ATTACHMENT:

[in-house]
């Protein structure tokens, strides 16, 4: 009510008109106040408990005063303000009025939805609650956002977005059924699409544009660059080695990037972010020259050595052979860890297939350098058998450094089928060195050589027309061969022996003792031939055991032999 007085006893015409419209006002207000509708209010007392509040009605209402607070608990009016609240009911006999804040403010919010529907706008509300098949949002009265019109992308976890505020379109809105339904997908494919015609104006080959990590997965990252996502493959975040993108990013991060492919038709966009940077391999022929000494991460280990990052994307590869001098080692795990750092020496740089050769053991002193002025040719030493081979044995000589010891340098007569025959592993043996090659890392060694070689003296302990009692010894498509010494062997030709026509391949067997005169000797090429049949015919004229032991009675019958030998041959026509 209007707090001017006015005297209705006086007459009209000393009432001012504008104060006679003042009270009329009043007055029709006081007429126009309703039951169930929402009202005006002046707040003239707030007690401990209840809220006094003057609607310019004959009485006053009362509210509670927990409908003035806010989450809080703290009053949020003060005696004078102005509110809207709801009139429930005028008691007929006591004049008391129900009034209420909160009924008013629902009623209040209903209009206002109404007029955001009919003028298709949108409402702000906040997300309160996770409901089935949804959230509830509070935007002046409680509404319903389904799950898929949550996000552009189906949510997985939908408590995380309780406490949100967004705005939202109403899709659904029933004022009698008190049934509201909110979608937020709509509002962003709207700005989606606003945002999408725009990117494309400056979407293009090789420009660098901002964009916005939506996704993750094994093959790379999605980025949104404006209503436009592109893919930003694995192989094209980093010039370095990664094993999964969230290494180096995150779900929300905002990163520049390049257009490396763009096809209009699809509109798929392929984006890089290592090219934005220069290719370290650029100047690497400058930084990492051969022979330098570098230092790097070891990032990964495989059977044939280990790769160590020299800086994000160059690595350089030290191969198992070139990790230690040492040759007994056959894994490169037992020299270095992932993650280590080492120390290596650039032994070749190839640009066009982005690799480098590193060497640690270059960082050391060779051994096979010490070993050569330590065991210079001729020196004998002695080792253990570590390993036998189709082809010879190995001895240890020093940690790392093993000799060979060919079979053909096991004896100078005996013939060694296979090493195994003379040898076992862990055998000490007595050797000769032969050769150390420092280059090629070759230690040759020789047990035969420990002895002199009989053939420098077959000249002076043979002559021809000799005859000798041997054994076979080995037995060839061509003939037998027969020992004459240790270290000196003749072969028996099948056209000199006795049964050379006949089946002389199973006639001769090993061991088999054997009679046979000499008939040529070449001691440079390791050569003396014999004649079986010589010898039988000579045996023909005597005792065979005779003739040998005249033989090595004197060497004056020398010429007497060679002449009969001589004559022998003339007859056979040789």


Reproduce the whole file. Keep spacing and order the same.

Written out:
[in-house]
């Protein structure tokens, strides 16, 4: 009510008109106040408990005063303000009025939805609650956002977005059924699409544009660059080695990037972010020259050595052979860890297939350098058998450094089928060195050589027309061969022996003792031939055991032999 007085006893015409419209006002207000509708209010007392509040009605209402607070608990009016609240009911006999804040403010919010529907706008509300098949949002009265019109992308976890505020379109809105339904997908494919015609104006080959990590997965990252996502493959975040993108990013991060492919038709966009940077391999022929000494991460280990990052994307590869001098080692795990750092020496740089050769053991002193002025040719030493081979044995000589010891340098007569025959592993043996090659890392060694070689003296302990009692010894498509010494062997030709026509391949067997005169000797090429049949015919004229032991009675019958030998041959026509 209007707090001017006015005297209705006086007459009209000393009432001012504008104060006679003042009270009329009043007055029709006081007429126009309703039951169930929402009202005006002046707040003239707030007690401990209840809220006094003057609607310019004959009485006053009362509210509670927990409908003035806010989450809080703290009053949020003060005696004078102005509110809207709801009139429930005028008691007929006591004049008391129900009034209420909160009924008013629902009623209040209903209009206002109404007029955001009919003028298709949108409402702000906040997300309160996770409901089935949804959230509830509070935007002046409680509404319903389904799950898929949550996000552009189906949510997985939908408590995380309780406490949100967004705005939202109403899709659904029933004022009698008190049934509201909110979608937020709509509002962003709207700005989606606003945002999408725009990117494309400056979407293009090789420009660098901002964009916005939506996704993750094994093959790379999605980025949104404006209503436009592109893919930003694995192989094209980093010039370095990664094993999964969230290494180096995150779900929300905002990163520049390049257009490396763009096809209009699809509109798929392929984006890089290592090219934005220069290719370290650029100047690497400058930084990492051969022979330098570098230092790097070891990032990964495989059977044939280990790769160590020299800086994000160059690595350089030290191969198992070139990790230690040492040759007994056959894994490169037992020299270095992932993650280590080492120390290596650039032994070749190839640009066009982005690799480098590193060497640690270059960082050391060779051994096979010490070993050569330590065991210079001729020196004998002695080792253990570590390993036998189709082809010879190995001895240890020093940690790392093993000799060979060919079979053909096991004896100078005996013939060694296979090493195994003379040898076992862990055998000490007595050797000769032969050769150390420092280059090629070759230690040759020789047990035969420990002895002199009989053939420098077959000249002076043979002559021809000799005859000798041997054994076979080995037995060839061509003939037998027969020992004459240790270290000196003749072969028996099948056209000199006795049964050379006949089946002389199973006639001769090993061991088999054997009679046979000499008939040529070449001691440079390791050569003396014999004649079986010589010898039988000579045996023909005597005792065979005779003739040998005249033989090595004197060497004056020398010429007497060679002449009969001589004559022998003339007859056979040789």